The Foundation for the Horse gathered rescue specialist Dr. John Madigan along with Drs. Wally Liberman, Wesley Bissett, Claufia Sonder and Leslie Easterwood to discuss the Veterinarians’ Role in Emergency Management during the 2021 AAEP Convention.
Huh, Who’d Have Thunk?
Part Two: Disaster Management at the AAEP
My first official stop at this year’s AAEP convention was a 3 ½-hour session on the veterinarian’s role in emergency management. In preparation for this event, I thought about emergency preparedness while I was packing. In case of an emergency at AAEP, what would I, a member of the media, need to survive?
This. This is what I need to survive in an emergency at the AAEP 67th Annual Convention & Trade Show:
Now, before you judge, remember that we all have our own ways of dealing with stress. Mine is eating celery. While this two-bag-a-day habit keeps me sane, I know that the incessant, obnoxious crunching drives my support staff a little nuts. What also infuriates my predominantly Gen Z team is the number of tabs I keep open on my laptop. What they fail to understand is that I need all of them open to easily pull up important articles in case of an emergency. I’ve offered my team celery to relieve their own stress, but they are unappreciative of my efforts.
Putting aside concerns for my own emergencies, I settled in to hear about equine emergency management. I was wondering what I was going to learn that would make me think “Huh, who’d have thunk?” I was a little nervous I wouldn’t find anything to share. I mean, we’ve all managed our fair share of emergencies. We’re pros, right?
From the second the panelists were introduced and began sharing their experiences, I was hooked. It turns out the presentation wasn’t actually about emergency management but rather disaster management following floods, fires, earthquakes, etc.
Five experienced panelists—Wesley Bissett, Leslie Easterwood, Wally Liberman, John Madigan and Claudia Sonder—shared heartbreaking front-line stories. Their vividly detailed stories coupled with graphic photos painted an extremely clear and somewhat shocking picture of what disaster management truly looks like.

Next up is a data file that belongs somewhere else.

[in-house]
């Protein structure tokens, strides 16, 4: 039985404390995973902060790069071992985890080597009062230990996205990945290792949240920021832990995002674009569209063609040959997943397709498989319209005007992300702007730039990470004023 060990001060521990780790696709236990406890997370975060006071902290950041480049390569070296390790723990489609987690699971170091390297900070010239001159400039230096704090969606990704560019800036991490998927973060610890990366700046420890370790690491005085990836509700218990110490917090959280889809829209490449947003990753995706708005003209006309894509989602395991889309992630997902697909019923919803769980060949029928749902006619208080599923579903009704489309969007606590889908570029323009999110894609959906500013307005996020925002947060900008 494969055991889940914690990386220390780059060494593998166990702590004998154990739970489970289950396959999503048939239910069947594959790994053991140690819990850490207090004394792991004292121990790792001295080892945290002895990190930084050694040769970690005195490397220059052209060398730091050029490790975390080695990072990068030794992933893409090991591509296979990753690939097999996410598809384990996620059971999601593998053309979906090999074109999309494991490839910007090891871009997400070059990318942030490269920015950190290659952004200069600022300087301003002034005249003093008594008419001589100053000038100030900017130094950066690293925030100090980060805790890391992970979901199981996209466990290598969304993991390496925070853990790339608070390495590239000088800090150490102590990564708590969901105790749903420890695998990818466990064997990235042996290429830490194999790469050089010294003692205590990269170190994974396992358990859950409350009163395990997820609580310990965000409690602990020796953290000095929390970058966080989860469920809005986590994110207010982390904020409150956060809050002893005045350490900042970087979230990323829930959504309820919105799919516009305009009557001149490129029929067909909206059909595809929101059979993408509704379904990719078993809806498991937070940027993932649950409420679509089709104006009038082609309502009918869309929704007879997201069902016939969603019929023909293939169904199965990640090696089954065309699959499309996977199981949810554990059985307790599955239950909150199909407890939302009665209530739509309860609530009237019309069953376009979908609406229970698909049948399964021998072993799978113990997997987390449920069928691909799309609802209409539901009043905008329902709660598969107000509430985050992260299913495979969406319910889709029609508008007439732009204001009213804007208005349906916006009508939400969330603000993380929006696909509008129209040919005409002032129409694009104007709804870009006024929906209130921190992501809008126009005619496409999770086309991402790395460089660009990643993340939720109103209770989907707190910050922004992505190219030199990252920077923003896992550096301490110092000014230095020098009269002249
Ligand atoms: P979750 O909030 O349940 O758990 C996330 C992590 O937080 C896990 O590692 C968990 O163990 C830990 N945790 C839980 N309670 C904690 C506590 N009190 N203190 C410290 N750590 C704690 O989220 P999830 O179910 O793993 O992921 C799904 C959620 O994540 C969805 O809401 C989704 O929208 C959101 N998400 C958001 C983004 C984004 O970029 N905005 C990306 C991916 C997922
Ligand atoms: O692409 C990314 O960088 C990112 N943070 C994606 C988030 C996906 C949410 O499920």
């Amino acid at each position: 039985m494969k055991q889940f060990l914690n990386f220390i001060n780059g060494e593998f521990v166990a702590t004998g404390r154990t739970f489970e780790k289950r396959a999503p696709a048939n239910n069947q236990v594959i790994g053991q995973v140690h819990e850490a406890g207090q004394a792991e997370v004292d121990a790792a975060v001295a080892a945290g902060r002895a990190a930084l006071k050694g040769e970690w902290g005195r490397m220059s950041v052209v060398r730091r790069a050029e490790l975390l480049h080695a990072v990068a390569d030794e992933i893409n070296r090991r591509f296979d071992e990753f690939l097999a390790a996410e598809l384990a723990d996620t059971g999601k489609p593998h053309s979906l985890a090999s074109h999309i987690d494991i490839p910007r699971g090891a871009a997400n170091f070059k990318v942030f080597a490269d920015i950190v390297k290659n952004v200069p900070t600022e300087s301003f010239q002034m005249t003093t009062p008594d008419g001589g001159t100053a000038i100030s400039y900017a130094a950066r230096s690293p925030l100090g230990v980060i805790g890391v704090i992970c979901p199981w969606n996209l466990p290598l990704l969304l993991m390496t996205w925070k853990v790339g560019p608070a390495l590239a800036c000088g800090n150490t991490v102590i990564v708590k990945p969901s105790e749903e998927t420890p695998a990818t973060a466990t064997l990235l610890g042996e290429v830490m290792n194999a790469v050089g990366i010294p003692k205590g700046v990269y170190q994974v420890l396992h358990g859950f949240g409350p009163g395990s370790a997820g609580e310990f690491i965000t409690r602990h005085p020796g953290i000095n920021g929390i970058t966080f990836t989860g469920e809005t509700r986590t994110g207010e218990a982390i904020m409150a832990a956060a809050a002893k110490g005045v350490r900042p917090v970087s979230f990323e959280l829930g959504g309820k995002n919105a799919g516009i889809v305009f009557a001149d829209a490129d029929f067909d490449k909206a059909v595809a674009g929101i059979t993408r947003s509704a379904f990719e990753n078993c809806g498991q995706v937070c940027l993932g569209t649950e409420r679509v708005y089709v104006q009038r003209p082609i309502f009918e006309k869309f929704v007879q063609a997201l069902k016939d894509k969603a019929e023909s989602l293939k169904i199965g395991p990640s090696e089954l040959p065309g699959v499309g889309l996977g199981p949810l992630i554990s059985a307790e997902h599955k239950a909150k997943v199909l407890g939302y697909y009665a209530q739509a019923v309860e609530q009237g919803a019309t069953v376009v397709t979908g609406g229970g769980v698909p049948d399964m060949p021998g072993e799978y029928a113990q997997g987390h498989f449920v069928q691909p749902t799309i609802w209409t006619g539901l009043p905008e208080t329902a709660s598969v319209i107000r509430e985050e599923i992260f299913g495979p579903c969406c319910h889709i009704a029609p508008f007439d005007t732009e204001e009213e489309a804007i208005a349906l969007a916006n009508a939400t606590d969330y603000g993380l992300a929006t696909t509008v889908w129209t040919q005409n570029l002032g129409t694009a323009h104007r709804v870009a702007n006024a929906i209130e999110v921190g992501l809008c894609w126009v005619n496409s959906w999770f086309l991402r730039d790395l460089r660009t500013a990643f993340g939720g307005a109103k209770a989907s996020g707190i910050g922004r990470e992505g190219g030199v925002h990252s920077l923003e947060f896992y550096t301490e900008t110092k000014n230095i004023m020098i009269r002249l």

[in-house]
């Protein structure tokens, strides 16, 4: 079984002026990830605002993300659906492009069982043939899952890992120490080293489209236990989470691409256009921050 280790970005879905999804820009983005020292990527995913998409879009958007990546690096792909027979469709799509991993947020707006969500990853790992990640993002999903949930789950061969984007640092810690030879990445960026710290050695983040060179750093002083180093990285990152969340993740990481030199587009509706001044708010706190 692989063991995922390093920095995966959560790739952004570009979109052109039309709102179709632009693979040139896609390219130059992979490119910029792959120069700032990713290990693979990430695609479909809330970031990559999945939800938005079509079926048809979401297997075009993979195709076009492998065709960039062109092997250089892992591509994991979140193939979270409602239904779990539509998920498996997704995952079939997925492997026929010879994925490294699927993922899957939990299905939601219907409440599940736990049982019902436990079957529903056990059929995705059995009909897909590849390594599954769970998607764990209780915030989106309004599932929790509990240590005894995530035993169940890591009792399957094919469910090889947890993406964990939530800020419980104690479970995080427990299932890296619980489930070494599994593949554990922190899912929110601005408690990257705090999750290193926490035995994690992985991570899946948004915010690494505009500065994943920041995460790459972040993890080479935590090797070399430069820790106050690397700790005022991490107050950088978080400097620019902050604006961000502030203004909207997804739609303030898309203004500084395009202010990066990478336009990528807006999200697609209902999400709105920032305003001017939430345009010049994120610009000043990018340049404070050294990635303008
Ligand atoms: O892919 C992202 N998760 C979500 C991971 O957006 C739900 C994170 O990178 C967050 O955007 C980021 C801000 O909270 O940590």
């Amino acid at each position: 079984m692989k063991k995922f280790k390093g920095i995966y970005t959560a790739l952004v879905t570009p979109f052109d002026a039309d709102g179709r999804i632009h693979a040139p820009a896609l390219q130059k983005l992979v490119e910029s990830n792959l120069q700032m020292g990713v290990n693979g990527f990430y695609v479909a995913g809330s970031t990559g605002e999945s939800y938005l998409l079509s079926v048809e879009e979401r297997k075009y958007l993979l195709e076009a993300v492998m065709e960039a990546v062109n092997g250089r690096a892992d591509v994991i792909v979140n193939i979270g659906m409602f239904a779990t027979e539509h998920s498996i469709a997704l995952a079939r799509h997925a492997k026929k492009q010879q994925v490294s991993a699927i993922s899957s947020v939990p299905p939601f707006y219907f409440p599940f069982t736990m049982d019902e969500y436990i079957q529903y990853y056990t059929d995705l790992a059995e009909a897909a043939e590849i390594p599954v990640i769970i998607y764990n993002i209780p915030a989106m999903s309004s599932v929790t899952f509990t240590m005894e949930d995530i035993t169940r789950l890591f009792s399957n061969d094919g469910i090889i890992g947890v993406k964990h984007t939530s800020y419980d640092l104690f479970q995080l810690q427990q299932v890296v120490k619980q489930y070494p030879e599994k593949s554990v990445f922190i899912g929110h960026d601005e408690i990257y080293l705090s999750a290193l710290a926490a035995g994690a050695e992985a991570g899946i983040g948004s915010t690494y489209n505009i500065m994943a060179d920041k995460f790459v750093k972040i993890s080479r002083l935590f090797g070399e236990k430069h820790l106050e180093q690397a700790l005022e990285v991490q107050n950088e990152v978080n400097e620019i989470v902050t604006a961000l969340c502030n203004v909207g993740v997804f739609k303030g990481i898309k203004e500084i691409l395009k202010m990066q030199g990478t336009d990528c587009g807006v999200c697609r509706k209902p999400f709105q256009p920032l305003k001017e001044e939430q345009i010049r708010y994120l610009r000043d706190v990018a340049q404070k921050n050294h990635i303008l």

Of all the do’s and don’ts of disaster medicine relayed during the session, one of the most important takeaways the panelists highlighted was to turn the chaos to calm by working as part of a pre-organized system. They repeatedly emphasized how we need to follow the system’s protocols in the face of a disaster to achieve the predetermined goals, be it rescue or recovery. The panelists unanimously begged veterinarians to not “go rogue.”
“If the road is closed because the water is too high or there is a fire, don’t think, ‘I know a way around it.’ That is contributing to the chaos,” relayed the panelists.
The no-holds-barred descriptions and images of disaster management seemed at certain points designed to scare veterinarians away from wanting to participate. But then the panelists began showing pictures of rescuers lovingly caring for the chickens and ducks rescued alongside the horses. They laughed while recalling the goats leaping from rescue boats into the very water they were just rescued from, and how difficult it was to restrain the herding dogs from rounding up all the lost, confused animals.
At this point, we were about 2 ½ hours into this unanticipated emotional rollercoaster. Without missing a beat, the panelists then showed us tear-jerking pictures of owners being reunited with their horses.
“When you reunite a person with their pet—regardless of what sound they make—moo, meow, woof or neigh—you have rescued that owner, too,” one of the panelists said, choked with emotion.
Without allowing this warm feeling to seep into our bones for a moment too long, the panelists again changed directions, pointing out the toll disaster medicine takes on a person.
One panelist warned, “I don’t care how tough you are or how much you’ve seen, if you get involved in emergency response there will be baggage.”
Another added, “You will see things that you hope to never see again, and they will profoundly affect you.”
While outsiders might have taken their leave at this point, the room remained packed. One of the attendees pointed out that veterinarians are do-gooders. We volunteer. We are compelled to help. And this is why so many of us eagerly participate in disaster management.
But after the disaster has been contained, the baggage must be dealt with. How? Check in with the colleagues with whom you were “in battle,” use first-responder resources, seek counseling from experts with PTSD experience, use all of the readily available well-being resources, and help others struggling with their own trauma.
Do not rely on celery to get you through.
For those of you interested in learning more about disaster management, take a peek at the new AVMA veterinary first-responder certificate program and attend Tuesday’s presentation “How to get a horse out of a jam: rescue approaches” at 10 a.m.
And don’t forget to check in tomorrow to find out what might make you say, “Huh, who’d have thunk?”
About ADM Animal Nutrition and Cellarator Advantage
Demands of exercise are a stressor for the performance horse. Heavy work can overwhelm the body’s natural ability to deal with oxidative stress, which can damage muscle proteins, lipids and DNA, release pro-inflammatory cytokines leading to muscle pain, and damage the mitochondrial membrane decreasing energy production. Cellarator Advantage RECOVERY+ by ADM Animal Nutrition™ was designed to help the performance horse combat the stress of exercise. To learn more, watch this video and come visit with the ADM experts at AAEP, booth #601/700.